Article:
Northern Prairie Wildlife Research Center
A mid-May bloomer also called "wood-betony," Canada lousewort is restricted to the eastern one-fourth of North Dakota, but can be found from Quebec to Manitoba south to Mexico and Louisiana. The plant has been found in the mountains of Colorado to 10,000 feet elevation.
Canada lousewort is a native perennial, often arising from stolons. Up to five stems usually form a clump about a foot tall. Hairs are sparse at the stem bases, but turn into a wooly mass just below the flowers that overtop the leaves. Leaves are alternate, mostly basal, and about 3 inches long. Leaf blades are wavy-edged and pinnately dissected. Upper leaves are about an inch long. Flowers are about an inch long, pale yellow, and sometimes carry a purplish petal. About 10-20 flowers form a cluster about 2 inches long. Half-inch long capsules contain the seeds.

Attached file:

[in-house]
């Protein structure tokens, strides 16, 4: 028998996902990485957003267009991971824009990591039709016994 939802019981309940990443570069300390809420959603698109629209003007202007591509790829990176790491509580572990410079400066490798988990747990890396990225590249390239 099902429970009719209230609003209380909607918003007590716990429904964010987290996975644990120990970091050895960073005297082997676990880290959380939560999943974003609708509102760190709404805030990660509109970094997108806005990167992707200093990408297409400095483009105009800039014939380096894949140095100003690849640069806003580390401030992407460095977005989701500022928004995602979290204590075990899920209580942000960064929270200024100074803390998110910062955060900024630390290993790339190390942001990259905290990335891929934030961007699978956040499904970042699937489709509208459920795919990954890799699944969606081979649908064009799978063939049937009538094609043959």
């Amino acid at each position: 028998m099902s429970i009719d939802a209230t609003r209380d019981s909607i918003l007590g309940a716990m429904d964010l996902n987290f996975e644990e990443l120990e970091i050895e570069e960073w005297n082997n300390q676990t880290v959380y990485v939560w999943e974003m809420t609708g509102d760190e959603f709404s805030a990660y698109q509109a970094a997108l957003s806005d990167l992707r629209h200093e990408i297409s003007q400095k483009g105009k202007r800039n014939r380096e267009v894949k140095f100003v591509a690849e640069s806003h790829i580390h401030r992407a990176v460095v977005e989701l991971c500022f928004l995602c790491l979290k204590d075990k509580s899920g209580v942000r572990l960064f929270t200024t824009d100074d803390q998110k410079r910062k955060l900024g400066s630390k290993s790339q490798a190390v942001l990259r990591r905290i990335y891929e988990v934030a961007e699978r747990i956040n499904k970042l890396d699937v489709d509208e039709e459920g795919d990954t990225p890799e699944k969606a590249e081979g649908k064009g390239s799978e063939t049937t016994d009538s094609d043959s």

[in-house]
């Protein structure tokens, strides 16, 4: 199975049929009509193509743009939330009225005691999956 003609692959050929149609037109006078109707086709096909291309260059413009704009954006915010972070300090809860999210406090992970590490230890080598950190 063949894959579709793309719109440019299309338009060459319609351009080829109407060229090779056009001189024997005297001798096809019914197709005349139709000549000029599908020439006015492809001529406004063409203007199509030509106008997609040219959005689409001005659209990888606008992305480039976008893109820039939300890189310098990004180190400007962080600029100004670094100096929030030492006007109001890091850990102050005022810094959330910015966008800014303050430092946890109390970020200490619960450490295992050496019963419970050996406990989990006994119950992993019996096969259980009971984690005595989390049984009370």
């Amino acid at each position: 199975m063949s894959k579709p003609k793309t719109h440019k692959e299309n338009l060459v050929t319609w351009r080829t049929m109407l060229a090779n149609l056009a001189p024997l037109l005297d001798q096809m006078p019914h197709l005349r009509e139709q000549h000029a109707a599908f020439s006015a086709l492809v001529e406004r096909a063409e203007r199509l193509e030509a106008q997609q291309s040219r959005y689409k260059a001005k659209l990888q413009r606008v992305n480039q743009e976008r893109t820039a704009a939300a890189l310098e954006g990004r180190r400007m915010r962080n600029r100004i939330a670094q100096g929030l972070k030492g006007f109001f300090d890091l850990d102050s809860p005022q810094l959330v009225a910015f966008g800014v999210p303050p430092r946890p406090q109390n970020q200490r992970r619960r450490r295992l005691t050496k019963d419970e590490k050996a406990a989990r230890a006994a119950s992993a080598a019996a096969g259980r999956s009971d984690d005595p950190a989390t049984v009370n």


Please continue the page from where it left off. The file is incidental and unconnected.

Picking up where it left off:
Look for Canada lousewort in low sandy soils in the prairie or in moist open woods. There are no known economic uses for this species. One Arctic Pedicularis has been used as food, and the powdered leaves of an Oriental species are reported to be used to induce elimination of blood from the respiratory tract. I have not seen Canada lousewort in heavily grazed areas, but have found it in the spring in prairies mowed the previous summer.
Canada lousewort is a member of the figwort family (Scrophulariaceae) which derives its name from the supposed cure of scrophula and figwarts attributed to members of this group by the early herbalists. There are over 300 species of Pedicularis worldwide, all in the northern hemisphere. About 65 species occur in North America. Pedicularis is from the Latin pediculus "a louse" because of the early European belief that cattle, feeding where lousewort abounded, became covered with lice. Canadensis means Canadian in botanical Latin. Canada lousewort was first described for science in 1767 by Carl von Linne (Linneaus) the Swedish father of modern plant taxonomy.